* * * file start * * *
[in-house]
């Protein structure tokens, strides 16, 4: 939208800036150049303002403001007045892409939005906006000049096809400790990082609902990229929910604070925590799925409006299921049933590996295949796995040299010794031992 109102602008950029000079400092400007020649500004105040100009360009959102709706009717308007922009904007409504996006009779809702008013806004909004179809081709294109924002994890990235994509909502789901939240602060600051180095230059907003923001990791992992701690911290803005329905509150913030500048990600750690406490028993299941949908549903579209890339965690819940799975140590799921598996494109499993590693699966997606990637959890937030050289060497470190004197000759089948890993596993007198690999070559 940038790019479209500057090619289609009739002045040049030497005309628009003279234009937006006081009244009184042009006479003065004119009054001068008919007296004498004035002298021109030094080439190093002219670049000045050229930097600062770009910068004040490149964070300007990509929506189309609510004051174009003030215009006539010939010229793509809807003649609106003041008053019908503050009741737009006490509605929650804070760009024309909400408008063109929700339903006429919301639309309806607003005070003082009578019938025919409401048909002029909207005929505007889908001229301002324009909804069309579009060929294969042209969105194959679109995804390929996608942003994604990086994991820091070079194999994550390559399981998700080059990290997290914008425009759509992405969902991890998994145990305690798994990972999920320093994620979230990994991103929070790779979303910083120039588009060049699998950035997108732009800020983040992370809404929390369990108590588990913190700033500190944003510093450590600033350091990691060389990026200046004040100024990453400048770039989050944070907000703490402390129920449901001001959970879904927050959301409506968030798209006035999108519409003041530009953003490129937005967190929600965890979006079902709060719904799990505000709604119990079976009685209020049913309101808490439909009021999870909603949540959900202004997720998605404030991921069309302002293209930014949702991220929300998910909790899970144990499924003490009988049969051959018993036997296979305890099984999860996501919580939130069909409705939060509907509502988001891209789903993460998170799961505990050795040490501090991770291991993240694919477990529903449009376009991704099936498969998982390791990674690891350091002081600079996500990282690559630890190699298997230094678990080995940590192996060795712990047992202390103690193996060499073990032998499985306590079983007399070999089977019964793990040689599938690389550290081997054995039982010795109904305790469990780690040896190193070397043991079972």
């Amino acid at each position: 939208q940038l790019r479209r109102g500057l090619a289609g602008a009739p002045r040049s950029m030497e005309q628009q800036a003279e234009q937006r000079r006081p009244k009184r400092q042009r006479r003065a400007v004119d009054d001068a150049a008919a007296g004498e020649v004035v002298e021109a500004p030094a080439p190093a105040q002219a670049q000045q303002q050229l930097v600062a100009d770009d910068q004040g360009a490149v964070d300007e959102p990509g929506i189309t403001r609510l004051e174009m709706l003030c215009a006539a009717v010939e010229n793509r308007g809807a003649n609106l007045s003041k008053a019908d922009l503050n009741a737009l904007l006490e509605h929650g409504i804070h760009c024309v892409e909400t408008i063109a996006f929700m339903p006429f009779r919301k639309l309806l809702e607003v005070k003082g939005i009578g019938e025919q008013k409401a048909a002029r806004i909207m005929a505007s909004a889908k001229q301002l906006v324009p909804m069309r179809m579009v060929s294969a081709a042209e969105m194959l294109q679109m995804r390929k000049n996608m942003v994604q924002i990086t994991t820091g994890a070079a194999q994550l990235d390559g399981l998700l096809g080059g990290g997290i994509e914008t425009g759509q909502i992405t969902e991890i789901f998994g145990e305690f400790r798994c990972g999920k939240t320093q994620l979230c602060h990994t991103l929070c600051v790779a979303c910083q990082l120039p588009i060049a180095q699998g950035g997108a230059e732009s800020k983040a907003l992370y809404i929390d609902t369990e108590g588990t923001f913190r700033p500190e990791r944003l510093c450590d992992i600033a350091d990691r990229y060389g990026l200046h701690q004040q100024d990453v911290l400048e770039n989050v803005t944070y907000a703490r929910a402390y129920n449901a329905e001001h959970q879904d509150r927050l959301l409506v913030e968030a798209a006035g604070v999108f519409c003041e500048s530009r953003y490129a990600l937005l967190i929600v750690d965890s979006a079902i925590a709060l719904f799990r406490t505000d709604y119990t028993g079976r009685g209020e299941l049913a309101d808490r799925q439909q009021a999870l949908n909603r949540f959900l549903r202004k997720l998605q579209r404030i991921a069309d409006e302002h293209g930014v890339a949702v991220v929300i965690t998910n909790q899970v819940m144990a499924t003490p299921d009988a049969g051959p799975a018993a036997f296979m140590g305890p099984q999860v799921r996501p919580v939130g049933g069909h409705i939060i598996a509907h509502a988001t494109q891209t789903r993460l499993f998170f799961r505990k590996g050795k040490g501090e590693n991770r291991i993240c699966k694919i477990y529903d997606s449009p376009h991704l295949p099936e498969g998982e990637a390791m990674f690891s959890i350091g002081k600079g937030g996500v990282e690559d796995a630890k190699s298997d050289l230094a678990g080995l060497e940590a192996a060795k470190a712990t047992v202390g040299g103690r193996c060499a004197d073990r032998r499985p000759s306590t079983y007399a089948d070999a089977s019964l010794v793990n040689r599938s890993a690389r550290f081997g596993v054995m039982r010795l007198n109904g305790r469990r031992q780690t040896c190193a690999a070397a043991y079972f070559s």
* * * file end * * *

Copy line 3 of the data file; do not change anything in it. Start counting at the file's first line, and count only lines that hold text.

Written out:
């Amino acid at each position: 939208q940038l790019r479209r109102g500057l090619a289609g602008a009739p002045r040049s950029m030497e005309q628009q800036a003279e234009q937006r000079r006081p009244k009184r400092q042009r006479r003065a400007v004119d009054d001068a150049a008919a007296g004498e020649v004035v002298e021109a500004p030094a080439p190093a105040q002219a670049q000045q303002q050229l930097v600062a100009d770009d910068q004040g360009a490149v964070d300007e959102p990509g929506i189309t403001r609510l004051e174009m709706l003030c215009a006539a009717v010939e010229n793509r308007g809807a003649n609106l007045s003041k008053a019908d922009l503050n009741a737009l904007l006490e509605h929650g409504i804070h760009c024309v892409e909400t408008i063109a996006f929700m339903p006429f009779r919301k639309l309806l809702e607003v005070k003082g939005i009578g019938e025919q008013k409401a048909a002029r806004i909207m005929a505007s909004a889908k001229q301002l906006v324009p909804m069309r179809m579009v060929s294969a081709a042209e969105m194959l294109q679109m995804r390929k000049n996608m942003v994604q924002i990086t994991t820091g994890a070079a194999q994550l990235d390559g399981l998700l096809g080059g990290g997290i994509e914008t425009g759509q909502i992405t969902e991890i789901f998994g145990e305690f400790r798994c990972g999920k939240t320093q994620l979230c602060h990994t991103l929070c600051v790779a979303c910083q990082l120039p588009i060049a180095q699998g950035g997108a230059e732009s800020k983040a907003l992370y809404i929390d609902t369990e108590g588990t923001f913190r700033p500190e990791r944003l510093c450590d992992i600033a350091d990691r990229y060389g990026l200046h701690q004040q100024d990453v911290l400048e770039n989050v803005t944070y907000a703490r929910a402390y129920n449901a329905e001001h959970q879904d509150r927050l959301l409506v913030e968030a798209a006035g604070v999108f519409c003041e500048s530009r953003y490129a990600l937005l967190i929600v750690d965890s979006a079902i925590a709060l719904f799990r406490t505000d709604y119990t028993g079976r009685g209020e299941l049913a309101d808490r799925q439909q009021a999870l949908n909603r949540f959900l549903r202004k997720l998605q579209r404030i991921a069309d409006e302002h293209g930014v890339a949702v991220v929300i965690t998910n909790q899970v819940m144990a499924t003490p299921d009988a049969g051959p799975a018993a036997f296979m140590g305890p099984q999860v799921r996501p919580v939130g049933g069909h409705i939060i598996a509907h509502a988001t494109q891209t789903r993460l499993f998170f799961r505990k590996g050795k040490g501090e590693n991770r291991i993240c699966k694919i477990y529903d997606s449009p376009h991704l295949p099936e498969g998982e990637a390791m990674f690891s959890i350091g002081k600079g937030g996500v990282e690559d796995a630890k190699s298997d050289l230094a678990g080995l060497e940590a192996a060795k470190a712990t047992v202390g040299g103690r193996c060499a004197d073990r032998r499985p000759s306590t079983y007399a089948d070999a089977s019964l010794v793990n040689r599938s890993a690389r550290f081997g596993v054995m039982r010795l007198n109904g305790r469990r031992q780690t040896c190193a690999a070397a043991y079972f070559s």